What's the End Game?
Let me be clear. I don't disagree with raising a ruckus when black women are missing from the conversation. What I disagree with is the ultimate goal of the conversation AND to whom we are directing our grievances.

Instead of complaining to WHITE publications, producers and movies about not including us in their stuff we should be voicing these concerns to EACH OTHER. We should be directing our grievances and ideas to other black women who are in a position of influence -- women who can help bring more of our positive, inspirational and interesting stories to light. That includes powerful women like Mara Brock Akil,
Amy DuBois Barnett (the editor-in-chief of Ebony magazine, heck, even Oprah, as well as influential black film makers and the countless black woman bloggers that reach millions of black readers across the world every month.

We also should be talking about pooling our resources and talents to create more black production companies and media outlets that address our specific needs. Can you say Kickstarter? Look at what Spike Lee just did. 

To get what you want, you put your money and resources into what you believe in rather than expending all your energy complaining about what you don't want.

One thing is for sure, simply complaining about an issue isn't going to help anything. There needs to be a meaningful goal and affirmative action behind the complaint in order to make a positive change.



  1. Shaylah On September 1, 2013 at 11:48 AM

    I remember Gordon Parks on the finest black directors that ever lived, pool his resources and made movies for blacks by blacks. I know that Ebony and in the beginning before Essences lost it way made sure that there were publications to highlight our finest of the finest African Americans. Also , they addressed problems but they OFFERED SOLUTIONS. They didn't deny the problems, they went about how to resolve them. Mrs. Eunice Johnson made sure that Black women were depicted in the most feminine and graceful manner. Black people had to be on our p's &q's because we are always judged at a higher standard. Most white people really don't have a culture to an extent. Black people have soul. You can't manufacture soul. You have it or you don't. Black people just need to tap in our own resourcefulness and realize that imitation is the highest form of flattery!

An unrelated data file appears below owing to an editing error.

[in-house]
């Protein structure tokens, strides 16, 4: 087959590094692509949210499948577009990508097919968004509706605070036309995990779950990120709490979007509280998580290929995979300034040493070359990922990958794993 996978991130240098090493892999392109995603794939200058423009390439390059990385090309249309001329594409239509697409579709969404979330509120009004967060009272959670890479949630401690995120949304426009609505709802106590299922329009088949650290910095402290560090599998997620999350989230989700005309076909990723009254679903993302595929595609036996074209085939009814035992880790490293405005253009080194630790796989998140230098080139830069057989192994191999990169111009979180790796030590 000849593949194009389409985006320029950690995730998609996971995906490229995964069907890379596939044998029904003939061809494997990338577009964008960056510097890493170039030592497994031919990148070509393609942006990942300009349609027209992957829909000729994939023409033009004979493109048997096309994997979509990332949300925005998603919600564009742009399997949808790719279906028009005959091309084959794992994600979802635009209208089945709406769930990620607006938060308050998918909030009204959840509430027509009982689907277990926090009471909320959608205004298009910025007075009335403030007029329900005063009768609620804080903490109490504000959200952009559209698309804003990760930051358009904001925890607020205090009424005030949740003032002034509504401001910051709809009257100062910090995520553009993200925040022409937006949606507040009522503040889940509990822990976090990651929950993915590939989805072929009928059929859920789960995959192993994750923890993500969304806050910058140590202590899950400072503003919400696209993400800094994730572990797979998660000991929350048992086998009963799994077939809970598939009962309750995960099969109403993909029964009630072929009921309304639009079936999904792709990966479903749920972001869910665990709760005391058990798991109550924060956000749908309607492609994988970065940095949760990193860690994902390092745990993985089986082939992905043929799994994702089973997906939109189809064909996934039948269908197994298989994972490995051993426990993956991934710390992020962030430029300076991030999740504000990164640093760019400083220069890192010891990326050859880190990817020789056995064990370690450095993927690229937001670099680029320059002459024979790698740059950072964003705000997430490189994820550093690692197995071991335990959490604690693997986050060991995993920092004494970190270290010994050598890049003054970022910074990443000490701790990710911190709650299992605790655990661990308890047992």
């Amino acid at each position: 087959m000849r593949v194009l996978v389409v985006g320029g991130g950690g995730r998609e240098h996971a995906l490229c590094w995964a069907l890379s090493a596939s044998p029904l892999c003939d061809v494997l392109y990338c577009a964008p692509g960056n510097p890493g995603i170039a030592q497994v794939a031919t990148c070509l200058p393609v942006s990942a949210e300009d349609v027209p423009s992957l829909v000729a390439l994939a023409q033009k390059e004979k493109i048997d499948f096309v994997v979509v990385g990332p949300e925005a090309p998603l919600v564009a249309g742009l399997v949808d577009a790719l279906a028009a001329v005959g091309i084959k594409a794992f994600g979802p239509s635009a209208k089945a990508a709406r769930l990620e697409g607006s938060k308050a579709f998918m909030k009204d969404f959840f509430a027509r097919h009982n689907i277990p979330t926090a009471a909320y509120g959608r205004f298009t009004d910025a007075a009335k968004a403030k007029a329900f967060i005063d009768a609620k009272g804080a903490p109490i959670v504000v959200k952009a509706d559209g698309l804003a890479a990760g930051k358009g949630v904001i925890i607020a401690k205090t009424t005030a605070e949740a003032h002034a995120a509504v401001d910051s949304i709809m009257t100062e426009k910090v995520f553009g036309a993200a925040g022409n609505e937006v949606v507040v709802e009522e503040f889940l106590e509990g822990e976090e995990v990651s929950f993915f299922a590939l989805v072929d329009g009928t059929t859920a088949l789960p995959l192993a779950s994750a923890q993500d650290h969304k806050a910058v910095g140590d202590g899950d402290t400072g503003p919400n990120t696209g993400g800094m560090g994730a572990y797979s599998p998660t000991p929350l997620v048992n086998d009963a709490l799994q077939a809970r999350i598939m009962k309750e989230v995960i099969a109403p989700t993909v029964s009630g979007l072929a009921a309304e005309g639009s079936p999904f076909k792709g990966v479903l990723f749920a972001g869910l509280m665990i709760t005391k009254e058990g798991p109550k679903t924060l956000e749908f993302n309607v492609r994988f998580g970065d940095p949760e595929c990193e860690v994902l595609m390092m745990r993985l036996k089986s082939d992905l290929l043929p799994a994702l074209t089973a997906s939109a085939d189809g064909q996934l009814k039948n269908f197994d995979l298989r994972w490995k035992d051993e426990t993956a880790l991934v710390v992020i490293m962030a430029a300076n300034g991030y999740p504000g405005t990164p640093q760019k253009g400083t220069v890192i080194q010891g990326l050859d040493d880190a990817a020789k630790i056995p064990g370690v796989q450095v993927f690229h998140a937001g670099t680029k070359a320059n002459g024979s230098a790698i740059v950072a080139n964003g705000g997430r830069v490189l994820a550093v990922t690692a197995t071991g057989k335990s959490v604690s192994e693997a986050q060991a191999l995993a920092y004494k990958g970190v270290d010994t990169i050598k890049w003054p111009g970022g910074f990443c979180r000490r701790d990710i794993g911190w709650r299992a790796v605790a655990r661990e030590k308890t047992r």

Elegance On September 3, 2013 at 9:44 AM

    I agree, all this complaining about wanting to be included is tired. They want recognition for a sexual dance and expect to do things without having others copy them.

    If it involves making money then it's fine if Black women want to get a piece of the pie, but when it just involves getting recognition sometimes it's really not worth it. It just looks like bitterness and begging for people to like you who normally don't. If someone likes you great, if they don't I don't think trying to reason or guilt them into liking or including you will work.